Canada Revenue Agency (“CRA”) recently changed my marital status from single to common law since my child was born. Now I’ve been re-assessed and requested to reimburse them for income tax, child tax benefit and GST/HST credits. Would bankruptcy erase these debts?
Maybe – CRA may pursue you for fraud and misrepresentation, and if successful, then a bankruptcy will NOT clear you of these debts. However, in my experience, if you file for bankruptcy, it is unlikely that CRA would pursue you for any fraudulent action and any debt that you owe them would be extinguished when you are discharged.
People are often confused by what constitutes a “common-law” relationship. In BC, the Family Relations Act definition refers to living and having a child together or lived with another person in a marriage-like relationship for a period of at least 2 years. CRA only requires one year of living together to be considered in a common law relationship for tax purposes.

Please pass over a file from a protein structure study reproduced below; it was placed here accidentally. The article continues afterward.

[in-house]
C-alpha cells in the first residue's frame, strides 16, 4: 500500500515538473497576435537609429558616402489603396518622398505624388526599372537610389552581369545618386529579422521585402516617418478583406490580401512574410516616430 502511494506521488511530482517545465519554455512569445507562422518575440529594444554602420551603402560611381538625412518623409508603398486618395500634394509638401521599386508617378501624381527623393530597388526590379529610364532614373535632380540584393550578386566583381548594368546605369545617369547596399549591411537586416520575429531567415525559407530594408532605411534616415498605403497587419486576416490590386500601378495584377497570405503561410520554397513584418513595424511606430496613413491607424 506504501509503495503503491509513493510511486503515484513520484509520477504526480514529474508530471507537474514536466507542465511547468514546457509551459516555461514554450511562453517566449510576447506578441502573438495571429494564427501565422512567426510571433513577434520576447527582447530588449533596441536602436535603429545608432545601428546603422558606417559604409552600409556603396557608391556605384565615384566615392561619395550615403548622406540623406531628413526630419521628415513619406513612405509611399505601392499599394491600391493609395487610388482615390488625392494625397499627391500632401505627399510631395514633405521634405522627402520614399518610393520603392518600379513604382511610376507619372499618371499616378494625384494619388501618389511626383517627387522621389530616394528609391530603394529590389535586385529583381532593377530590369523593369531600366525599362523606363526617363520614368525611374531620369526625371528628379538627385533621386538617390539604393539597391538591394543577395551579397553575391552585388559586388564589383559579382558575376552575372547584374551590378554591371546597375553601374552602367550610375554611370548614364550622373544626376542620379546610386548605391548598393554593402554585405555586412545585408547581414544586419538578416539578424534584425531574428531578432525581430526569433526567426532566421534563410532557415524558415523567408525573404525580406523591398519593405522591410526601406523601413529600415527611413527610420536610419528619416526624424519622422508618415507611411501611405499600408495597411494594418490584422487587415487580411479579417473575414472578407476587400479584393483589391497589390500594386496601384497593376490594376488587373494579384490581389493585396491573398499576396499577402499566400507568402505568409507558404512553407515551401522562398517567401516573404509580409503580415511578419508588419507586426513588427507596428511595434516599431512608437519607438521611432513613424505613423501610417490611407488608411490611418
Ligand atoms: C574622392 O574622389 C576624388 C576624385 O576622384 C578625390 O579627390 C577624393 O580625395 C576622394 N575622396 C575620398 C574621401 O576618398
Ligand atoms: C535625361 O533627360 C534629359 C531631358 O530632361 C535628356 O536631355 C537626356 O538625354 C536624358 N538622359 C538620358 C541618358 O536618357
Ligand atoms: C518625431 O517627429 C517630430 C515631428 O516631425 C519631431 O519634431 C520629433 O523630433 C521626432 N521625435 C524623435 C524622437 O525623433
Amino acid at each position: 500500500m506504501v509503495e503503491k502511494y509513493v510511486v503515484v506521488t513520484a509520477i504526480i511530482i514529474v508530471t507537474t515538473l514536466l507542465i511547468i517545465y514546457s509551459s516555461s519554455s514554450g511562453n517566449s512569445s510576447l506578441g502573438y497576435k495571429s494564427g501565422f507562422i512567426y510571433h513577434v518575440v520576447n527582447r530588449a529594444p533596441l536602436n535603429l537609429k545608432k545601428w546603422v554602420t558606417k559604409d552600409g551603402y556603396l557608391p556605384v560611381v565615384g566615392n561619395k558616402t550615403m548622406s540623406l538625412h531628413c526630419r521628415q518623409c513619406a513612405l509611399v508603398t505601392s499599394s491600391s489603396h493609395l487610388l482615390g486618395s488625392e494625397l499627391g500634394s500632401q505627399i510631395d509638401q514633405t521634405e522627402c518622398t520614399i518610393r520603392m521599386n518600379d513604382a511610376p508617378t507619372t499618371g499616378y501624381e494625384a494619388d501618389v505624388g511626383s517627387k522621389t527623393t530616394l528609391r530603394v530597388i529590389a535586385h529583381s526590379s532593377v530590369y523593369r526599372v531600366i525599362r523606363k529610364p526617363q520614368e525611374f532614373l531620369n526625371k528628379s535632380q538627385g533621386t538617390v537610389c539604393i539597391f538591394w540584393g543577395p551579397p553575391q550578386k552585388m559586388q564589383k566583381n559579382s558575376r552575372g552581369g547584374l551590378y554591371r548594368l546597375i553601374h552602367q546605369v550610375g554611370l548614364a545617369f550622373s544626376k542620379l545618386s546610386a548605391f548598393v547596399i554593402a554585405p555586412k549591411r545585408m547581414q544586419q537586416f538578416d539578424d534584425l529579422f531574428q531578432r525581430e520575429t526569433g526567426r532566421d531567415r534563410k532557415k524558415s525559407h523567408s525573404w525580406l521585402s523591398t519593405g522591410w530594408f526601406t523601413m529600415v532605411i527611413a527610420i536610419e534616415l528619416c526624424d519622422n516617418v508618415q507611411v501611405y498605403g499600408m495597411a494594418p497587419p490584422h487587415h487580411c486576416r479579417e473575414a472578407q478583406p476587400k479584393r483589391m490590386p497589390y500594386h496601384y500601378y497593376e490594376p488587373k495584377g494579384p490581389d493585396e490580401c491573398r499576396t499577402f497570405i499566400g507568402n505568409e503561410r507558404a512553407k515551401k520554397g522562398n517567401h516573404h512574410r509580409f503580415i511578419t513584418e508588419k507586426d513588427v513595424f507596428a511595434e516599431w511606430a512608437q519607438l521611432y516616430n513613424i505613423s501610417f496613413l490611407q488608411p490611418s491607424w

This case reinforces the view that when you are married or living common law, that you must disclose your partner’s income on your tax returns and vice versa. This is the case even if you otherwise keep your finances separate and apart. Family income is what determines the level of benefits that you receive such as Child Tax Benefit, GST/HST credits and other provincial credits that may be available. It also has an effect on the amount of tax you pay if you claim the child as an eligible dependent (which you can’t). If you don’t disclose your partner’s income, it may lead directly to the above situation.
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